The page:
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Wednesday, Aug. 31, 2016

Education of voters should begin now

Monday, January 21, 2002

Maybe I'm missing the boat here but the supporters of the recently completed Sikeston Charter need to start their educational and promotional efforts ASAP. I'm certain that those promotional plans are in the works but the election on Sikeston's new Charter will arrive all too soon and without ample explanation, the Charter may well fail a vote of the people.

I have attended some but not nearly enough Charter meetings to fully explain what the document will mean to the future of our city. I do know the "meat" of the Charter is the move to a ward system of government. That, after all, is what got the Charter movement up to speed in the first place. But simply changing to wards in an attempt to spread the representation is in itself not enough to justify approving the Charter.

I don't mean to imply that the Charter is without merit because that is far from the truth. But it will be the burden of the Charter authors to "sell" the concept to the citizens of our community. Though I think that task is most certainly attainable I also don't mean to imply it will be an exceedingly easy task either.

On a very interesting note last week I read an interview with Cape Girardeau's outgoing Mayor Al Spradling III who was on board when the ward system was implemented in our successful sister city to the north. Spradling, for whom I have great respect, said it was a mistake to move to the ward system in Cape Girardeau. He pointed out that some wards did not field a candidate and he implied that some ward candidates were less than ideal representatives for the city. At least that's the way I read it, though Mr. Spradling may take me to task for that interpretation.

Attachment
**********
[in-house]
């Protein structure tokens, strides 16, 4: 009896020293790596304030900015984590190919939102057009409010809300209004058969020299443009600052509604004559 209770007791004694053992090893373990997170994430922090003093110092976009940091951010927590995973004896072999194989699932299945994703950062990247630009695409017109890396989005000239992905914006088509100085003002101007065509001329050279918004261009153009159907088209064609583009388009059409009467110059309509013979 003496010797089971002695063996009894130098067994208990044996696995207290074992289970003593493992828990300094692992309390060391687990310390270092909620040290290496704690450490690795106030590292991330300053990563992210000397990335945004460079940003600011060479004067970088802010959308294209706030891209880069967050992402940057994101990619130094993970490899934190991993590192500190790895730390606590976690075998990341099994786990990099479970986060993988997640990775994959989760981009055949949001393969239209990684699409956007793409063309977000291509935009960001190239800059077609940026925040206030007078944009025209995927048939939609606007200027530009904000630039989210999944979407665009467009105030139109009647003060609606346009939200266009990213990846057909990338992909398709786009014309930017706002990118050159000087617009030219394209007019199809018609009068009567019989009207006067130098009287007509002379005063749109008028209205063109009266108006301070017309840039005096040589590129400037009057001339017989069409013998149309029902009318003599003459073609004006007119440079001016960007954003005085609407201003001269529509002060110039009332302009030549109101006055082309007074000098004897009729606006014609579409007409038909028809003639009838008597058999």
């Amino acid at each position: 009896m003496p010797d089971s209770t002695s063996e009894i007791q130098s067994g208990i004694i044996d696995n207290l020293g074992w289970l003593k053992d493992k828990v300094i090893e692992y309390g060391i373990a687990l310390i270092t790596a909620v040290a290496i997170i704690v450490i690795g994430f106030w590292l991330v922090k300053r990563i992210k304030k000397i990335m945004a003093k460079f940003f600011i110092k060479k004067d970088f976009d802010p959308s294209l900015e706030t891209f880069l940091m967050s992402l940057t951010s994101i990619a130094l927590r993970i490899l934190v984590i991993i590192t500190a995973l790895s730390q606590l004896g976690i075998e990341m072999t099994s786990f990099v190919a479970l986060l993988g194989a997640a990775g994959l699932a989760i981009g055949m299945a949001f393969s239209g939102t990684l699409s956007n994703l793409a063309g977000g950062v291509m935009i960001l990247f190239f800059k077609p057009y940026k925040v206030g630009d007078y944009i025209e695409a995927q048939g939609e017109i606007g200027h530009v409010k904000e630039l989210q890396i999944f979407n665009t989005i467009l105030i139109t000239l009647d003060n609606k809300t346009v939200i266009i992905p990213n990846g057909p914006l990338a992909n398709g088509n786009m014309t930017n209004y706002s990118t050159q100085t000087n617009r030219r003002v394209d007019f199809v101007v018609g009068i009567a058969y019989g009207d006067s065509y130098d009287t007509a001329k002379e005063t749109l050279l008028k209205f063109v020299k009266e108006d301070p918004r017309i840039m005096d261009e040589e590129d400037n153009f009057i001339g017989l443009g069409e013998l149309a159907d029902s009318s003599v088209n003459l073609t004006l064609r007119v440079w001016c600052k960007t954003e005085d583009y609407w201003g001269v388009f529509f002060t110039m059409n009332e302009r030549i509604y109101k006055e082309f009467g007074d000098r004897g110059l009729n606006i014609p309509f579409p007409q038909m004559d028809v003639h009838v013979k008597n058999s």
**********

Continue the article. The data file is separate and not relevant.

The point of all of this rambling is this. About a year ago Sikeston residents gave the go-ahead to move to a Charter form of government. But the first step in that movement was to write a Charter that would outline the organization and thrust of city government in the years ahead. Once written, it falls on the voters to approve or reject this new Charter document.

We have reached each of these steps and it has taken countless manhours by some very dedicated volunteers to draw a Charter and to pound out the thousands of details. That task is now complete and the job of "selling" this to the public is about to begin. With January almost history, that leaves two months before the April elections when all of this work will be put to the test. The jury remains out of what that election day will bring.

I want to support the Charter and most likely will. But I want to hear from those involved how this new document will improve our city and pave the way for progress in the years ahead. I believe in my heart this argument can be made. But I still want to hear those arguments and judge for myself.

Win or fail, the Charter is not the ultimate answer to the shortcomings or strengths of our community. But I will accept progress in any form if it has a reasonable chance of success. Let's all listen with an open mind and ask the questions that are appropriate.

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